Photographs from the two historic demining pilot projects in Santa Helena and El Orejon, with NPA, the Colombian Army, and FARC-EP in joint clearance teams.
The Government of Colombia and the Fuerzas Armadas Revolucionarias de Colombia –Ejército del Pueblo (FARC-EP) have been in peace negotiations since 2012, facilitated by the guarantor countries Norway and Cuba.
In 2015, Norwegian People’s Aid (NPA), one of the world’s largest humanitarian demining organisations, was asked by both parties to develop a joint pilot project to survey and clear anti-personnel mines and explosive remnants of war (ERW), as a peace gesture and means to help build trust and de-escalate the conflict.
The resulting pilot project, which NPA has led, coordinated, and facilitated since May 2015, comprises mixed teams of demining personnel from both the Government’s Demining Engineers Battalion (BIDES) and FARC-EP, accompanied by the Colombian National Authority on Mine Action, DAICMA, in two highly contaminated areas of Colombia that have not seen any humanitarian demining previously – Santa Helena in the Department of Meta and El Orejon, in the Department of Antioquia. The unique project is not only a first of its kind in terms of the composition of the teams—two warring parties working side-by-side—or the geographical areas chosen for clearance operations, but also in terms of being the first tangible result from the peace negotiations in Havana.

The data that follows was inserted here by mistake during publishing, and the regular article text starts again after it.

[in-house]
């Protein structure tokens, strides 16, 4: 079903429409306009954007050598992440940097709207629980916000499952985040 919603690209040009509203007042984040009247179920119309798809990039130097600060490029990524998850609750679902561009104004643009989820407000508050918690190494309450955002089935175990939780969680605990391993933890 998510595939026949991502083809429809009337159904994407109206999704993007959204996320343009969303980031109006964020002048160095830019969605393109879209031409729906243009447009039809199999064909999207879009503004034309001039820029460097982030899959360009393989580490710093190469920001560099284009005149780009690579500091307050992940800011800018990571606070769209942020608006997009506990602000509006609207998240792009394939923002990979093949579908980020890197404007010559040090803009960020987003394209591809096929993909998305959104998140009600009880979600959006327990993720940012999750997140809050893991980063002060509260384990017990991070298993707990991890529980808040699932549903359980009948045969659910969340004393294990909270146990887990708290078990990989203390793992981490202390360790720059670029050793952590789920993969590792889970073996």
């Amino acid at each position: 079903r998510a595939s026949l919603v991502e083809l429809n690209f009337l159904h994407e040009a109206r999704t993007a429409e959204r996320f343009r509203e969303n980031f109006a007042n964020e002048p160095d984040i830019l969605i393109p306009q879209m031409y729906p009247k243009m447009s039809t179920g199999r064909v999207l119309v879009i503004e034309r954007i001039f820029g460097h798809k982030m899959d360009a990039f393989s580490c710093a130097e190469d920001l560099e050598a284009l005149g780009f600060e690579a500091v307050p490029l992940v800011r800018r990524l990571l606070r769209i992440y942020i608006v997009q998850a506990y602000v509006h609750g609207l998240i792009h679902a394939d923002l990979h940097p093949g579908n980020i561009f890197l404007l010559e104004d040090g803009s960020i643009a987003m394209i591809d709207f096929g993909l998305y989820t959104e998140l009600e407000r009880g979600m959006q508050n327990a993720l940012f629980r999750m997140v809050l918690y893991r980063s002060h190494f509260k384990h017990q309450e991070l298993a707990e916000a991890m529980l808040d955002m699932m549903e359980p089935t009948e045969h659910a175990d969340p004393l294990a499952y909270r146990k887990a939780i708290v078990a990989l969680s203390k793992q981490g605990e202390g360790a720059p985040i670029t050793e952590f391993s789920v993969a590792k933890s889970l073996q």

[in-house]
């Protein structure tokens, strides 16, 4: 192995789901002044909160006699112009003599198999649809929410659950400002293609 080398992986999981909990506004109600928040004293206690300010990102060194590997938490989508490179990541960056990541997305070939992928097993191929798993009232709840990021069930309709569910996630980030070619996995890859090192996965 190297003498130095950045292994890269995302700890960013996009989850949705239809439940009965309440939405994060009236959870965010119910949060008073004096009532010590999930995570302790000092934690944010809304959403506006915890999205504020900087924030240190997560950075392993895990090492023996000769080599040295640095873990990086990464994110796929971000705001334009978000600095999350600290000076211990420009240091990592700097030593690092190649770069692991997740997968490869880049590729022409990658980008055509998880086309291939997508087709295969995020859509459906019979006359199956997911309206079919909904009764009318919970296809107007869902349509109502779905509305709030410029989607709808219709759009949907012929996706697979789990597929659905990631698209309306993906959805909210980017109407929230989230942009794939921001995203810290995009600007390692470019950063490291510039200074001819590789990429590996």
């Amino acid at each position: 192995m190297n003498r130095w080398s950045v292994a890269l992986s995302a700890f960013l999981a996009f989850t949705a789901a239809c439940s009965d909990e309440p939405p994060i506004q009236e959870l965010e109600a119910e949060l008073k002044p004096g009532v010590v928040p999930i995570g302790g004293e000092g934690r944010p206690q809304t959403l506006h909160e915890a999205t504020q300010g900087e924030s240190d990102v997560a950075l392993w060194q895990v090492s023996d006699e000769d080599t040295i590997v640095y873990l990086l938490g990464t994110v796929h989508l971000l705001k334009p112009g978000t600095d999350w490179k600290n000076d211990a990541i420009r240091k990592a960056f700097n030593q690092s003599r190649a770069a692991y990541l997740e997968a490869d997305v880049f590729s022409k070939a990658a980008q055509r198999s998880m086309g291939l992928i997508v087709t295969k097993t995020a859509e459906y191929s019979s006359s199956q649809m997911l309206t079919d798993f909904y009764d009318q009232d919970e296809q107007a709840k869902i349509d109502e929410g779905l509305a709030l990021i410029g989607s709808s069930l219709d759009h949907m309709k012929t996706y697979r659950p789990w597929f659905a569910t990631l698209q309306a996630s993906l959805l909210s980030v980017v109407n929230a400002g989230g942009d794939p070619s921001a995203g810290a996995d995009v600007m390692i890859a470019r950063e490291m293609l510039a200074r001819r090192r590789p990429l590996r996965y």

In a country which has faced more than 50 years of civil war and where support to the peace process has been low in the civilian population, the trust building exercise between the parties has showcased positive results and provided significant political and peace building dividends.
As a consequence of the longest armed conflict in South America, Colombia suffers from widespread landmine and ERW contamination. It is believed that landmines are dispersed throughout 40% of the national territory and more than 11,000 victims of landmines have been recorded. Most worryingly, Colombia still has the second highest number of new child victims in the world. Due to the conflict, the Colombian population has suffered large-scale displacement and the government has registered more than 6.5 million internally displaced persons (IDPs). Demining operations are essential not only to remove the fear and risk of mine- and ERW-related incidents, but also to make land available for safe and productive use for farming and other livelihoods, promote development, and restore access to infrastructure and public services.
On 23 June 2016 an historic bilateral ceasefire deal was signed between the Colombian Government and FARC-EP, ending decades of bloodshed. This was followed by the signing of a peace agreement on 24 August 2016. The final peace deal, was formally signed on 26 September and will be put to a vote in a referendum on 2 October 2016. Clearing the country of landmines is an important pre-condition for the fulfillment of the peace agreement and a successful transition into post conflict Colombia. It is also an obligation under the Anti-Personnel Mine Ban Convention, to which Colombia is a state party and is required to complete landmine clearance by its Article 5 treaty deadline of 1 March 2021.